There is a very good reason why the House of Commons speaker – as in most parliamentary democracies – will not tolerate use of “unparliamentary language”: however bitter and hostile parliamentary debates become, they should not degenerate into playground name-calling. For that reason, MPs do not call it each other “liars”.
David Elstein has apparently not learned these rules of civilised and dispassionate debate. In his recent blog, in response to a well-argued post by the BBC’s Director of Policy James Heath, he crossed that line and called James a liar - not just once, but forty times. In doing so, he has demeaned himself, this site, and one of the most important political debates of the 21st century.
For nearly 30 years David has denounced the licence fee system of funding the BBC, railed against what he believes to be an unjust compulsion, and passionately advocated its replacement by voluntary subscription (except for a brief few months when a new Director General was being appointed and his animus temporarily evaporated).
It will therefore come as no surprise that he found fault with James’ arguments, because he despises any justification for a licence-funded BBC. His intellectual position is a doctrinaire mixture of ideological puritanism and right-wing free market fanaticism which elevates the principle of consumer “choice” above all other collective social, economic and cultural benefit. It is a familiar refrain which I have previously rebutted for OpenDemocracy, and do not intent to revisit here.
He is perfectly entitled to his views. He and I have done frequent battle on platforms, in broadcast studios and in print. These are robust and civilised debates in which I tell him why his arguments are dangerous and entirely wrong-headed, using many of the arguments advance by James. He responds in kind. But never once, in all those years of heated exchanges, has he called me a liar.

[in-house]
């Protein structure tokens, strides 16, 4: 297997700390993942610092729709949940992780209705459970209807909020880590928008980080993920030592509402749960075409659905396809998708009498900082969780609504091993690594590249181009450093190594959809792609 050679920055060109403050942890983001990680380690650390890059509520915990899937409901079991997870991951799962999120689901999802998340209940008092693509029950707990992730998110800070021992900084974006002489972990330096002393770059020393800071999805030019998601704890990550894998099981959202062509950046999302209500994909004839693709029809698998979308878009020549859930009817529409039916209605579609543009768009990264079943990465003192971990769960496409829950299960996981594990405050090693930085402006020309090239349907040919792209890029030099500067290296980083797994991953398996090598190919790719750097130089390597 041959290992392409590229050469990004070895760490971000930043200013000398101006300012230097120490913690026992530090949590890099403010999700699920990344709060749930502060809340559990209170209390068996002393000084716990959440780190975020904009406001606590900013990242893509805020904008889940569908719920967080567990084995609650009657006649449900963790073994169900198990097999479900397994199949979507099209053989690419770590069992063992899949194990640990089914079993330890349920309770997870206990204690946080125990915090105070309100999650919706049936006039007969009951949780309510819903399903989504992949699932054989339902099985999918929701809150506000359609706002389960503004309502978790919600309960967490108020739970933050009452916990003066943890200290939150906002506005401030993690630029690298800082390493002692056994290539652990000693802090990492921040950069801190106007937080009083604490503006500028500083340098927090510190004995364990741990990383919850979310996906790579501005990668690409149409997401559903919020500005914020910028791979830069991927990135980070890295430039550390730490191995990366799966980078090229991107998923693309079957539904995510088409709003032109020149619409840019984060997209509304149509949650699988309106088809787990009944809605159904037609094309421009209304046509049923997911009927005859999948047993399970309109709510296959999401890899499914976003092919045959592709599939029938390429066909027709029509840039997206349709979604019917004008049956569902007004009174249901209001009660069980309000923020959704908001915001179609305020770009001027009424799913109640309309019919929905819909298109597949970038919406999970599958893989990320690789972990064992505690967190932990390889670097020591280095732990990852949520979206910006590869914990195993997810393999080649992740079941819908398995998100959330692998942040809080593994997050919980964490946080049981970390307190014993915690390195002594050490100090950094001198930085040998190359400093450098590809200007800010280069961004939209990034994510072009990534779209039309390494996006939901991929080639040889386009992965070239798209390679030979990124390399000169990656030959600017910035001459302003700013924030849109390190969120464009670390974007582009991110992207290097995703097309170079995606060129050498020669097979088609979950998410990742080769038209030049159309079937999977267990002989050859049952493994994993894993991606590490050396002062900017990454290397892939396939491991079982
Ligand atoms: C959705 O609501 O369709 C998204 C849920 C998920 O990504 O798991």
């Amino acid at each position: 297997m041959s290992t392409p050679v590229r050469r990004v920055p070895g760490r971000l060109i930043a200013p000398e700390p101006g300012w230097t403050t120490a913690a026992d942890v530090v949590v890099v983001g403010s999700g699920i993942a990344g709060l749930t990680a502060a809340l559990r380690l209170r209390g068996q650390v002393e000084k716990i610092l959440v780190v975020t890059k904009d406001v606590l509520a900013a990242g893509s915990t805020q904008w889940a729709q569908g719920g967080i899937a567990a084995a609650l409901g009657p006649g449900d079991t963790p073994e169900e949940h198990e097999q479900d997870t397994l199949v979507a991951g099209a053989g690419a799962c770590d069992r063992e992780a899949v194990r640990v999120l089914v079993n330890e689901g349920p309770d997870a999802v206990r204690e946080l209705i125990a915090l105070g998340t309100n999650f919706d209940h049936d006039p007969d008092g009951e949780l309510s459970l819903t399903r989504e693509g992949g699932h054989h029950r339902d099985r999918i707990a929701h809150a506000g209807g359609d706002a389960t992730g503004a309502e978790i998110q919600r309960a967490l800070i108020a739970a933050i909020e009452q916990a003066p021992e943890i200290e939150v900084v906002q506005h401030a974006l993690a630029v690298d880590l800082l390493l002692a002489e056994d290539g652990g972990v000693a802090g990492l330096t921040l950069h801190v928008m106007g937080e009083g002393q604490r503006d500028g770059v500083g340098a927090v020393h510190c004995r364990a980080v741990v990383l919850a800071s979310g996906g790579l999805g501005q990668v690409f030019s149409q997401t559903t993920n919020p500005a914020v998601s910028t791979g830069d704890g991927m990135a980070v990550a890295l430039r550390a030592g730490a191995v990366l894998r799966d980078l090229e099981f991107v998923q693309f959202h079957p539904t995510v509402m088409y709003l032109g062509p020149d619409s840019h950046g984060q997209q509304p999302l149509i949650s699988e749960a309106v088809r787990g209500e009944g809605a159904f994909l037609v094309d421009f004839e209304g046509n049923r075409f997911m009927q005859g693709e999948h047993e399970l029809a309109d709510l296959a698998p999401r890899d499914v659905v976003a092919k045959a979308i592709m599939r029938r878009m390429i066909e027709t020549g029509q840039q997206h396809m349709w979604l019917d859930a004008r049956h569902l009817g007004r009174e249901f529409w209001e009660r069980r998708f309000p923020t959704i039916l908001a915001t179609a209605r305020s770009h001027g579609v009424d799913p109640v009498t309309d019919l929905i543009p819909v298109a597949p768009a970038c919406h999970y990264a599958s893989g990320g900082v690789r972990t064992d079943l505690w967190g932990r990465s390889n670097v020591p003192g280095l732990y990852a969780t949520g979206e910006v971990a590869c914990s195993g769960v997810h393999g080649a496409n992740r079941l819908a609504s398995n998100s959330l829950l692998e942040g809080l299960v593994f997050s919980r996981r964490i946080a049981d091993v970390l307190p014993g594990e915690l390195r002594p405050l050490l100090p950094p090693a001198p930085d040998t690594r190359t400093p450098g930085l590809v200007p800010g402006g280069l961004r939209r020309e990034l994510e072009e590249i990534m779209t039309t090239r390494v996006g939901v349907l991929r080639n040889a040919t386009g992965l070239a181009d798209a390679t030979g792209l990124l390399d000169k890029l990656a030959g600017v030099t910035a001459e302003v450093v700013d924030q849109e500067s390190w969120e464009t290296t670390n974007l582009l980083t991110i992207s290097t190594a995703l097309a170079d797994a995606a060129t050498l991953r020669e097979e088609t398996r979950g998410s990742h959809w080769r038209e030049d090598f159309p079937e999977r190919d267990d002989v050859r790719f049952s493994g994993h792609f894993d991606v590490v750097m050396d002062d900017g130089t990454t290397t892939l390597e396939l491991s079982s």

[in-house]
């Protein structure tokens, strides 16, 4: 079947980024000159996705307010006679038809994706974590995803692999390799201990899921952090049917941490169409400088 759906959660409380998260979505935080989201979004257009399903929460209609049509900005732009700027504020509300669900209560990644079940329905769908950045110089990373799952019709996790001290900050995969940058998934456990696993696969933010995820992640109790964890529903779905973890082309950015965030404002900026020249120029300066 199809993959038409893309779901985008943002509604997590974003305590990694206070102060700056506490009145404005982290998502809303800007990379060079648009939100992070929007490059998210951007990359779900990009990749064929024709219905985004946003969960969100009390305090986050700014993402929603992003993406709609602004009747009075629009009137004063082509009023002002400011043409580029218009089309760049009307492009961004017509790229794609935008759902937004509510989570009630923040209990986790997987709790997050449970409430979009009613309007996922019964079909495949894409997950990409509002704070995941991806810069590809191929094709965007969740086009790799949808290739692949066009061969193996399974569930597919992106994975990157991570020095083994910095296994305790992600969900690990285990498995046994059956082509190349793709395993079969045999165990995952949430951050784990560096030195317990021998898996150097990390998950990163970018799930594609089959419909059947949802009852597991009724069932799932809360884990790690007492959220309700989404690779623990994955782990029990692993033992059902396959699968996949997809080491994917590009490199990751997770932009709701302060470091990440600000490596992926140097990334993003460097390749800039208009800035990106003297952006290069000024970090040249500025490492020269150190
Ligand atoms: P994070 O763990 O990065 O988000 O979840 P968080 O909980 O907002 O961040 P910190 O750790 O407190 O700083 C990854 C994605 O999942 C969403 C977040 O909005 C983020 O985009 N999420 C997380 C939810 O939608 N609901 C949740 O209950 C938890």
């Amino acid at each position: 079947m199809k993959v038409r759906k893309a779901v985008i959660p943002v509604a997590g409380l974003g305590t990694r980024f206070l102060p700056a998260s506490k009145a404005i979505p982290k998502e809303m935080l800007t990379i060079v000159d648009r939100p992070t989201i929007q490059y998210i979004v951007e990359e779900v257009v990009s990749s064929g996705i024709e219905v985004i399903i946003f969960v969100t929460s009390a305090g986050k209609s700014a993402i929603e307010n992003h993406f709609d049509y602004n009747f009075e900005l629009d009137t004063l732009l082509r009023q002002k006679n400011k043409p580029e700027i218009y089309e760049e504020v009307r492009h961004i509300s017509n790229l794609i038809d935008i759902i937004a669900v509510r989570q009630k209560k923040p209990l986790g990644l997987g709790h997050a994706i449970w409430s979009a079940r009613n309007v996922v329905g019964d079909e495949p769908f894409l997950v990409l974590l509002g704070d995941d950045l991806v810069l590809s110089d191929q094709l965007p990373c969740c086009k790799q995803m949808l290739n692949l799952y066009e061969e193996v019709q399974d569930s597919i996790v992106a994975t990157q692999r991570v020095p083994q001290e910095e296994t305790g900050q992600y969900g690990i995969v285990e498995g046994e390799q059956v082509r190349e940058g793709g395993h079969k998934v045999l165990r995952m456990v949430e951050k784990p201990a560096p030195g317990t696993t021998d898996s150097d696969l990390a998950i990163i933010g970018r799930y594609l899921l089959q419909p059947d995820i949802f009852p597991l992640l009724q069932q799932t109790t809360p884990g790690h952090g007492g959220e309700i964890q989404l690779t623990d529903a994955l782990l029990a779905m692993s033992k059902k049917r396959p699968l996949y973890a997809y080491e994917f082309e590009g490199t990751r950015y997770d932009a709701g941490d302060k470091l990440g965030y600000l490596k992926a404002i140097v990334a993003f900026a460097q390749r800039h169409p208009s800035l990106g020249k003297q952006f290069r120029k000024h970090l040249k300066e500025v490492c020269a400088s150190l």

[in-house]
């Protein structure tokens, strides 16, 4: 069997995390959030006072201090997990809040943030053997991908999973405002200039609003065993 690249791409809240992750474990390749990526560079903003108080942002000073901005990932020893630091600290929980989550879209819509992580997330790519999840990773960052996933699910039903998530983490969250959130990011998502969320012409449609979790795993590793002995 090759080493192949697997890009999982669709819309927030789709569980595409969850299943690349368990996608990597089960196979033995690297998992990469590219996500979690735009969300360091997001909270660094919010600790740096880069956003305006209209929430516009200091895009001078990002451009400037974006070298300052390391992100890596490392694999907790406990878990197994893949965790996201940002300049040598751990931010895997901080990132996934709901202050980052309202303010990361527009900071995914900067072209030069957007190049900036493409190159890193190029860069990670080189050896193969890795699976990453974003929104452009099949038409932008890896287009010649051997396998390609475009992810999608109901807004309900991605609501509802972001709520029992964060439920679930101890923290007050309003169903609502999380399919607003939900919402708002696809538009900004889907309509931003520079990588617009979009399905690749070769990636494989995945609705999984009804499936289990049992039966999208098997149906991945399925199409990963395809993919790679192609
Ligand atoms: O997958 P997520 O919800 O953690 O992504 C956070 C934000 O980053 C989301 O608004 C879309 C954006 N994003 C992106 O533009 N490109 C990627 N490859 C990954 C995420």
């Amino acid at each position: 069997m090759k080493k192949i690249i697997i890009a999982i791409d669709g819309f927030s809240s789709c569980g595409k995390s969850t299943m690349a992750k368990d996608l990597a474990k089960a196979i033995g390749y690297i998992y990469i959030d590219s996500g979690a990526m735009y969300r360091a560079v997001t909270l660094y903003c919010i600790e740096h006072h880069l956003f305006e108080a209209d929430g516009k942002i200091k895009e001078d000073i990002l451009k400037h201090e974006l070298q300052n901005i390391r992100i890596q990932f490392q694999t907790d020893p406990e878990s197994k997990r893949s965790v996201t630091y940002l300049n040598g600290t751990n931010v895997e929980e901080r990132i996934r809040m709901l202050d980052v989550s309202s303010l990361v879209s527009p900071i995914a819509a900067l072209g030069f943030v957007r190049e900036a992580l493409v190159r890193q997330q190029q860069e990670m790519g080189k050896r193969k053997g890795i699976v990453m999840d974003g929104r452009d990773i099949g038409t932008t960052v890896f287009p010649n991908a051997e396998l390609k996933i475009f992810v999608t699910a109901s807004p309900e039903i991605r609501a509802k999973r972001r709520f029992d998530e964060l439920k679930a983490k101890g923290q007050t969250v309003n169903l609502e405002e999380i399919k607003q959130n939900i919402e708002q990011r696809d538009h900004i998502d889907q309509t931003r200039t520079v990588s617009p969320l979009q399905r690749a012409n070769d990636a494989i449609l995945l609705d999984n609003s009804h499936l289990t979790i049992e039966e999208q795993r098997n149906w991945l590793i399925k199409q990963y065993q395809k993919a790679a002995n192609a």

I am certain that, if David’s vision were implemented, we would eventually lose an internationally admired and domestically effective cultural institution. But David is apparently not bothered if he’s wrong. In oral evidence to the Culture Media and Sport select committee Inquiry into the Future of the BBC, he made it clear that he was entirely unconcerned about the consequences of his own fallibility: "I am only recommending [subscription] because I think it would make the BBC better. I may be wrong; I am quite relaxed about that."
He is wrong, but that is his prerogative. What he is not entitled to do, when attempting to impose his ideology on the national conversation, is to call his opponents liars because he takes exception to their arguments. Many of his own points are tendentious and over-stated (precisely the accusations he levelled at James Heath), and couched in a now familiar combination of sophistry and intellectual pedantry. But they are not dishonest. He is not a liar. And to resort to that kind of juvenile invective is to debase the currency of proper intellectual debate.
Having been comprehensively out-argued by Claire Enders and Steve Hewlett during his select committee appearance, David at one point turned to Claire and said patronisingly: "Claire, you have to take the emotion out of this". I would offer him exactly the same advice. He is in danger of becoming as preposterous as the argument he recently advanced in a collection of essays that “the BBC might feel nervous about being one of the few public bodies with a vested interest in mass immigration….. ”. To which I can only reply: “Do calm down, dear”. And add that he might, on reflection, wish to offer a personal apology to James Heath for such an undignified personal attack.
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